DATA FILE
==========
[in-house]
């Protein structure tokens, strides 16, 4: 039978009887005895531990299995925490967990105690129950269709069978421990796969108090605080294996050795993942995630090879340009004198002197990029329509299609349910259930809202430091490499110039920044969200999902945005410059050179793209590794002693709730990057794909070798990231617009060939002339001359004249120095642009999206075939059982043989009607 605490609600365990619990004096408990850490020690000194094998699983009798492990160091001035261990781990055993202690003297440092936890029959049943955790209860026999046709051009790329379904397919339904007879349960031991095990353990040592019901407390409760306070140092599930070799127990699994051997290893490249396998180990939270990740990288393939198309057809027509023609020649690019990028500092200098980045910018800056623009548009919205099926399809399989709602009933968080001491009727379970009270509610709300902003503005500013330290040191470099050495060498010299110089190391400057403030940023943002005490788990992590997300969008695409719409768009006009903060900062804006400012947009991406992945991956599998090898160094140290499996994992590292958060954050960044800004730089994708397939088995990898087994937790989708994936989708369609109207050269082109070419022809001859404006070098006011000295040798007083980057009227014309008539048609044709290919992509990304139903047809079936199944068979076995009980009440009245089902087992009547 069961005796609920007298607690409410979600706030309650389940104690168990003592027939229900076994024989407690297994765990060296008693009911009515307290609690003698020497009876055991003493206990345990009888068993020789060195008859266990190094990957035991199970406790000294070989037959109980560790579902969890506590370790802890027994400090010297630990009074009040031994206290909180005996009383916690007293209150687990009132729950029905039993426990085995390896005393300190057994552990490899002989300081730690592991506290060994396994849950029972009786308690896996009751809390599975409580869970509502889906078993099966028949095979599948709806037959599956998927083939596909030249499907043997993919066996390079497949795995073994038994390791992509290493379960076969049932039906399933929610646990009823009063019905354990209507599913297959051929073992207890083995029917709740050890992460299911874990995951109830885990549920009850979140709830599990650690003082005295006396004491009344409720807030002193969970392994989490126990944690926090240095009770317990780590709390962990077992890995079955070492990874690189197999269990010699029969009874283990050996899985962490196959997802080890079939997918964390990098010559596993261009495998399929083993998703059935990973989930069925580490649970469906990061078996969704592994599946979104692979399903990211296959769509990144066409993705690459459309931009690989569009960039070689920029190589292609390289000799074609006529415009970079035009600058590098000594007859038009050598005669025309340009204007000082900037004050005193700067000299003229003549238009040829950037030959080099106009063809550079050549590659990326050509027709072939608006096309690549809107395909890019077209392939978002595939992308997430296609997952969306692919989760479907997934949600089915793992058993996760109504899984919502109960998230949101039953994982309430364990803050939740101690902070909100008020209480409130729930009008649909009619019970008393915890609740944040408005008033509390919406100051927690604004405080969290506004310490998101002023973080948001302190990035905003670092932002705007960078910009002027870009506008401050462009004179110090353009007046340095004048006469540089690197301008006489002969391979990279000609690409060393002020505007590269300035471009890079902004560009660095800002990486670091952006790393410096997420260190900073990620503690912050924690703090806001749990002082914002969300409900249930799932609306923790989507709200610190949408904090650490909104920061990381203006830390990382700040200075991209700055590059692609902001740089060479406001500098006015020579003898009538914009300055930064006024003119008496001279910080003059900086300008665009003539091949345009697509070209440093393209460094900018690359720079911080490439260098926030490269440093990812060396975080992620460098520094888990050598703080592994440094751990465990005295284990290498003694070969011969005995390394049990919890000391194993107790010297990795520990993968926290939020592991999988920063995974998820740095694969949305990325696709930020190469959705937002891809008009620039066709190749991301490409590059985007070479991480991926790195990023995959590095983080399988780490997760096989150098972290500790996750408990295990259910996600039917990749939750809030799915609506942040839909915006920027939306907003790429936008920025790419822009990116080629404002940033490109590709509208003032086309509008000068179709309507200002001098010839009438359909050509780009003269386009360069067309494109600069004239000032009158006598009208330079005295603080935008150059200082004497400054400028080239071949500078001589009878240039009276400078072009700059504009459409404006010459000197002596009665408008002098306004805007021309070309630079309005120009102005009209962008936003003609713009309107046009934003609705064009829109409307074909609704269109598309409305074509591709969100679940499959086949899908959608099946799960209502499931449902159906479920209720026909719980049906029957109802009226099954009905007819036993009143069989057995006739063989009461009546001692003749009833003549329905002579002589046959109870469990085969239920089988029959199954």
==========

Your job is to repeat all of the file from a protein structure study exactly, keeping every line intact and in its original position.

[in-house]
């Protein structure tokens, strides 16, 4: 039978009887005895531990299995925490967990105690129950269709069978421990796969108090605080294996050795993942995630090879340009004198002197990029329509299609349910259930809202430091490499110039920044969200999902945005410059050179793209590794002693709730990057794909070798990231617009060939002339001359004249120095642009999206075939059982043989009607 605490609600365990619990004096408990850490020690000194094998699983009798492990160091001035261990781990055993202690003297440092936890029959049943955790209860026999046709051009790329379904397919339904007879349960031991095990353990040592019901407390409760306070140092599930070799127990699994051997290893490249396998180990939270990740990288393939198309057809027509023609020649690019990028500092200098980045910018800056623009548009919205099926399809399989709602009933968080001491009727379970009270509610709300902003503005500013330290040191470099050495060498010299110089190391400057403030940023943002005490788990992590997300969008695409719409768009006009903060900062804006400012947009991406992945991956599998090898160094140290499996994992590292958060954050960044800004730089994708397939088995990898087994937790989708994936989708369609109207050269082109070419022809001859404006070098006011000295040798007083980057009227014309008539048609044709290919992509990304139903047809079936199944068979076995009980009440009245089902087992009547 069961005796609920007298607690409410979600706030309650389940104690168990003592027939229900076994024989407690297994765990060296008693009911009515307290609690003698020497009876055991003493206990345990009888068993020789060195008859266990190094990957035991199970406790000294070989037959109980560790579902969890506590370790802890027994400090010297630990009074009040031994206290909180005996009383916690007293209150687990009132729950029905039993426990085995390896005393300190057994552990490899002989300081730690592991506290060994396994849950029972009786308690896996009751809390599975409580869970509502889906078993099966028949095979599948709806037959599956998927083939596909030249499907043997993919066996390079497949795995073994038994390791992509290493379960076969049932039906399933929610646990009823009063019905354990209507599913297959051929073992207890083995029917709740050890992460299911874990995951109830885990549920009850979140709830599990650690003082005295006396004491009344409720807030002193969970392994989490126990944690926090240095009770317990780590709390962990077992890995079955070492990874690189197999269990010699029969009874283990050996899985962490196959997802080890079939997918964390990098010559596993261009495998399929083993998703059935990973989930069925580490649970469906990061078996969704592994599946979104692979399903990211296959769509990144066409993705690459459309931009690989569009960039070689920029190589292609390289000799074609006529415009970079035009600058590098000594007859038009050598005669025309340009204007000082900037004050005193700067000299003229003549238009040829950037030959080099106009063809550079050549590659990326050509027709072939608006096309690549809107395909890019077209392939978002595939992308997430296609997952969306692919989760479907997934949600089915793992058993996760109504899984919502109960998230949101039953994982309430364990803050939740101690902070909100008020209480409130729930009008649909009619019970008393915890609740944040408005008033509390919406100051927690604004405080969290506004310490998101002023973080948001302190990035905003670092932002705007960078910009002027870009506008401050462009004179110090353009007046340095004048006469540089690197301008006489002969391979990279000609690409060393002020505007590269300035471009890079902004560009660095800002990486670091952006790393410096997420260190900073990620503690912050924690703090806001749990002082914002969300409900249930799932609306923790989507709200610190949408904090650490909104920061990381203006830390990382700040200075991209700055590059692609902001740089060479406001500098006015020579003898009538914009300055930064006024003119008496001279910080003059900086300008665009003539091949345009697509070209440093393209460094900018690359720079911080490439260098926030490269440093990812060396975080992620460098520094888990050598703080592994440094751990465990005295284990290498003694070969011969005995390394049990919890000391194993107790010297990795520990993968926290939020592991999988920063995974998820740095694969949305990325696709930020190469959705937002891809008009620039066709190749991301490409590059985007070479991480991926790195990023995959590095983080399988780490997760096989150098972290500790996750408990295990259910996600039917990749939750809030799915609506942040839909915006920027939306907003790429936008920025790419822009990116080629404002940033490109590709509208003032086309509008000068179709309507200002001098010839009438359909050509780009003269386009360069067309494109600069004239000032009158006598009208330079005295603080935008150059200082004497400054400028080239071949500078001589009878240039009276400078072009700059504009459409404006010459000197002596009665408008002098306004805007021309070309630079309005120009102005009209962008936003003609713009309107046009934003609705064009829109409307074909609704269109598309409305074509591709969100679940499959086949899908959608099946799960209502499931449902159906479920209720026909719980049906029957109802009226099954009905007819036993009143069989057995006739063989009461009546001692003749009833003549329905002579002589046959109870469990085969239920089988029959199954």